Oct 19 – William Carey

Oct 19 - William Carey

William Carey
Translator + Missionary to India
19 October 1834

click here for books by or about William Carey


From the SCLM Lectionary

William Carey DD, Professor of Sanskrit, Marat...

William Carey DD, Professor of Sanskrit, Marathi and Bengali in Calcutta (Photo credit: Wikipedia)

William Carey was an English Baptist missionary and was a major figure in developing the Protestant missionary movement of the nineteenth century.

Born a son of the Church of England in 1761, Carey took an early interest in his studies and excelled at languages, a gift that would serve him in his ministry. After his village schooling, Carey apprenticed as a cobbler where he came into contact with a fellow worker who was a Nonconformist. Carey was challenged by this relationship and he eventually left the Church of England and became a Congregationalist. Carey developed into a master cobbler, married, and with his wife, Dorothy, had six children, only three of which survived childhood. During his years as a master cobbler, Carey’s interest in languages became a passionate avocation; he learned Italian, French, Dutch, and Hebrew, while increasing his mastery of Latin, a language he had taught himself as a youngster.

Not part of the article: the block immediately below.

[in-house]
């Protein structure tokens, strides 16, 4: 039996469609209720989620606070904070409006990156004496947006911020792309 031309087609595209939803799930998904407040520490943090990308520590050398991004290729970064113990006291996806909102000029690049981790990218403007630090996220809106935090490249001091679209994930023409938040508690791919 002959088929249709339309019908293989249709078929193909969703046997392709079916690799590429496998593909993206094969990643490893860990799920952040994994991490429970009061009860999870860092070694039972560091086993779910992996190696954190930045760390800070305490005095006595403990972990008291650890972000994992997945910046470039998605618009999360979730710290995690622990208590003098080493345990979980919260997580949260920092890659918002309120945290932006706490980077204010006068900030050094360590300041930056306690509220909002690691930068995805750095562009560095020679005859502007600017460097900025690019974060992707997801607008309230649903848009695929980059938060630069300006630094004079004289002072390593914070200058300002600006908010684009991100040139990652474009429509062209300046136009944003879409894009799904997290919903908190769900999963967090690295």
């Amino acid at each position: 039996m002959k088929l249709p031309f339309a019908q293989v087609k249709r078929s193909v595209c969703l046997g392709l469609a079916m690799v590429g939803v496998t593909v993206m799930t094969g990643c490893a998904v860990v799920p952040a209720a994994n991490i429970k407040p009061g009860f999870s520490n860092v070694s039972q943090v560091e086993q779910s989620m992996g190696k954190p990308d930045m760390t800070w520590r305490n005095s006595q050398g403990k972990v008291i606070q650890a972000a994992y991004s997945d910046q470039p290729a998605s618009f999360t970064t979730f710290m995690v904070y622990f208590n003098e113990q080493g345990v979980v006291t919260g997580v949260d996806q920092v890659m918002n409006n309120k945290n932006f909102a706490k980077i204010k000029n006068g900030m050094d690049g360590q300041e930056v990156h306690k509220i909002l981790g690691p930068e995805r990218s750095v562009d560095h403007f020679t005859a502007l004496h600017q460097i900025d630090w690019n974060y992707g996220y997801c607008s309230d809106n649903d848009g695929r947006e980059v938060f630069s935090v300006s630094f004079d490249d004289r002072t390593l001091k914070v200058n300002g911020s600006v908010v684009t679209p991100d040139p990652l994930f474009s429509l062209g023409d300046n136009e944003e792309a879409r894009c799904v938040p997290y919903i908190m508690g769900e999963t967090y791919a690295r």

Carey’s spiritual quest continued. He was re-baptized in 1783 and was a Baptist for the remainder of his life. He became a schoolmaster and served as a Baptist pastor while struggling with his responsibility to foreign missions. He was among the founders in 1792 of what would become the Baptist Missionary Society. Finally, in 1793, Carey and company set out for India.

After transitional periods in Calcutta and Midnapore, Carey and his fellow missionaries settled in Serampore in 1800 where Carey would spend the rest of his life. He was appointed a professor at Fort Williams College, which had been founded to educate the children of civil servants. While teaching, Carey translated the Bible into Bengali and Sanskrit and the New Testament into other Indian languages and dialects, in addition to providing translations of other Christian literature. Carey also completed a Bengali-English dictionary and other linguistic tools to support missionary work.

In 1818, Carey’s mission established Serampore College for the dual purpose of training indigenous ministers and providing a classical education to anyone regardless of caste or national origin.

William Carey died on June 9, 1834, and was buried in Serampore.

 

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